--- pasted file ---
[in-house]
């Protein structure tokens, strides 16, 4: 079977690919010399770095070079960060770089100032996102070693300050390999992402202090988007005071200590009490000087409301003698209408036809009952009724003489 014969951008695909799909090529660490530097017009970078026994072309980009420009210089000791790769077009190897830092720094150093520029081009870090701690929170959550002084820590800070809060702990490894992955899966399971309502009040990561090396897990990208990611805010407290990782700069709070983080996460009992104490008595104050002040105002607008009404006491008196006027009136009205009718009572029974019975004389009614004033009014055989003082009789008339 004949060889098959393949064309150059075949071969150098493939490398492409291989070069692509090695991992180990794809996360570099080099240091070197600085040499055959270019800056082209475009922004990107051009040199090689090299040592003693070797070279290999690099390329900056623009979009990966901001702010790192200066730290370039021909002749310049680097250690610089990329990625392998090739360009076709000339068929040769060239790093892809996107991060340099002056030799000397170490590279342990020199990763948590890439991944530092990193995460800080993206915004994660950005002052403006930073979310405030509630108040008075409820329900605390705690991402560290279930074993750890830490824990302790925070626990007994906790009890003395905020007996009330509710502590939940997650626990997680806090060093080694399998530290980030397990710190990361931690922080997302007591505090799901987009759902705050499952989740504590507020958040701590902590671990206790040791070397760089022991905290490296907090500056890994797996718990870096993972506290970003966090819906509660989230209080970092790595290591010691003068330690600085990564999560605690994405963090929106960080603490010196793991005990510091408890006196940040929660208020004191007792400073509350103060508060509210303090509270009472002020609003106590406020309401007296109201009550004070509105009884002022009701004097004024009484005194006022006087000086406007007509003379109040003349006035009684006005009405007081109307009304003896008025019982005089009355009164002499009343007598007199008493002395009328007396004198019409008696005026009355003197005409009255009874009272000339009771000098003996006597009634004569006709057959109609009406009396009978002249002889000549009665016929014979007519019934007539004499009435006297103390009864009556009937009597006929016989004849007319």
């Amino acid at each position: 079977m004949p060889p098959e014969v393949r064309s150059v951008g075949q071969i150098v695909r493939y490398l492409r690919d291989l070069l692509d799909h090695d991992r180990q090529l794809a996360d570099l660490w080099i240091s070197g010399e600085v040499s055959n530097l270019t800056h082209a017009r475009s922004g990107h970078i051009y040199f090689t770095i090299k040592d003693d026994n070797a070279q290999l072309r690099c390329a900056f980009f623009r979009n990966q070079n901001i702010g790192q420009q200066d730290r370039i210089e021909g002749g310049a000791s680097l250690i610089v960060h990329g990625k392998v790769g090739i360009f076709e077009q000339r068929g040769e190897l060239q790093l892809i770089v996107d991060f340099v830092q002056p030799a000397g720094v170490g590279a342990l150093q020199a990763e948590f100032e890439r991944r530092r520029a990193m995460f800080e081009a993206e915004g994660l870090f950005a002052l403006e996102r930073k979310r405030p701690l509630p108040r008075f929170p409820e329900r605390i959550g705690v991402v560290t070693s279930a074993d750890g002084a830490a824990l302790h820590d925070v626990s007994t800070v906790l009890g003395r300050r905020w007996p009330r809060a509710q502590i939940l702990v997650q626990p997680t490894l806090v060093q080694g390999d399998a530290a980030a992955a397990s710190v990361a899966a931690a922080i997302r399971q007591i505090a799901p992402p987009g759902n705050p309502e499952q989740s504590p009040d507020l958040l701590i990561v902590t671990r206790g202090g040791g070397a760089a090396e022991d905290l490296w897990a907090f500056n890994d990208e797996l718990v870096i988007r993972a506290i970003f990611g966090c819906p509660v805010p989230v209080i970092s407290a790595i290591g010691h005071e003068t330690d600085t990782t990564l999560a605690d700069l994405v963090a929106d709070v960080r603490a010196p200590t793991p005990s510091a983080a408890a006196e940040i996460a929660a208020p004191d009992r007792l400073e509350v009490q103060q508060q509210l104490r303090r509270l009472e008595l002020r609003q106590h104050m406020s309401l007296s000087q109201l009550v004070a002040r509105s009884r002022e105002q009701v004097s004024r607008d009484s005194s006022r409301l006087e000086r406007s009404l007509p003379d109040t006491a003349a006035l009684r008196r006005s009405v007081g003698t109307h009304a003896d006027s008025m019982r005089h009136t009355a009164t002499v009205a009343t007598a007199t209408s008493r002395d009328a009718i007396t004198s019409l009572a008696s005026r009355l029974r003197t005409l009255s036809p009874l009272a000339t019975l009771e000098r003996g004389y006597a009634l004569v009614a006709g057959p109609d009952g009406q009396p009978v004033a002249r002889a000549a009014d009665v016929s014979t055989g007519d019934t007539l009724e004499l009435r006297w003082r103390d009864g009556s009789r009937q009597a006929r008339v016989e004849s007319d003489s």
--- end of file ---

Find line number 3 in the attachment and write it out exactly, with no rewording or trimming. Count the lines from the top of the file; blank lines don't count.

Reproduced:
């Amino acid at each position: 079977m004949p060889p098959e014969v393949r064309s150059v951008g075949q071969i150098v695909r493939y490398l492409r690919d291989l070069l692509d799909h090695d991992r180990q090529l794809a996360d570099l660490w080099i240091s070197g010399e600085v040499s055959n530097l270019t800056h082209a017009r475009s922004g990107h970078i051009y040199f090689t770095i090299k040592d003693d026994n070797a070279q290999l072309r690099c390329a900056f980009f623009r979009n990966q070079n901001i702010g790192q420009q200066d730290r370039i210089e021909g002749g310049a000791s680097l250690i610089v960060h990329g990625k392998v790769g090739i360009f076709e077009q000339r068929g040769e190897l060239q790093l892809i770089v996107d991060f340099v830092q002056p030799a000397g720094v170490g590279a342990l150093q020199a990763e948590f100032e890439r991944r530092r520029a990193m995460f800080e081009a993206e915004g994660l870090f950005a002052l403006e996102r930073k979310r405030p701690l509630p108040r008075f929170p409820e329900r605390i959550g705690v991402v560290t070693s279930a074993d750890g002084a830490a824990l302790h820590d925070v626990s007994t800070v906790l009890g003395r300050r905020w007996p009330r809060a509710q502590i939940l702990v997650q626990p997680t490894l806090v060093q080694g390999d399998a530290a980030a992955a397990s710190v990361a899966a931690a922080i997302r399971q007591i505090a799901p992402p987009g759902n705050p309502e499952q989740s504590p009040d507020l958040l701590i990561v902590t671990r206790g202090g040791g070397a760089a090396e022991d905290l490296w897990a907090f500056n890994d990208e797996l718990v870096i988007r993972a506290i970003f990611g966090c819906p509660v805010p989230v209080i970092s407290a790595i290591g010691h005071e003068t330690d600085t990782t990564l999560a605690d700069l994405v963090a929106d709070v960080r603490a010196p200590t793991p005990s510091a983080a408890a006196e940040i996460a929660a208020p004191d009992r007792l400073e509350v009490q103060q508060q509210l104490r303090r509270l009472e008595l002020r609003q106590h104050m406020s309401l007296s000087q109201l009550v004070a002040r509105s009884r002022e105002q009701v004097s004024r607008d009484s005194s006022r409301l006087e000086r406007s009404l007509p003379d109040t006491a003349a006035l009684r008196r006005s009405v007081g003698t109307h009304a003896d006027s008025m019982r005089h009136t009355a009164t002499v009205a009343t007598a007199t209408s008493r002395d009328a009718i007396t004198s019409l009572a008696s005026r009355l029974r003197t005409l009255s036809p009874l009272a000339t019975l009771e000098r003996g004389y006597a009634l004569v009614a006709g057959p109609d009952g009406q009396p009978v004033a002249r002889a000549a009014d009665v016929s014979t055989g007519d019934t007539l009724e004499l009435r006297w003082r103390d009864g009556s009789r009937q009597a006929r008339v016989e004849s007319d003489s």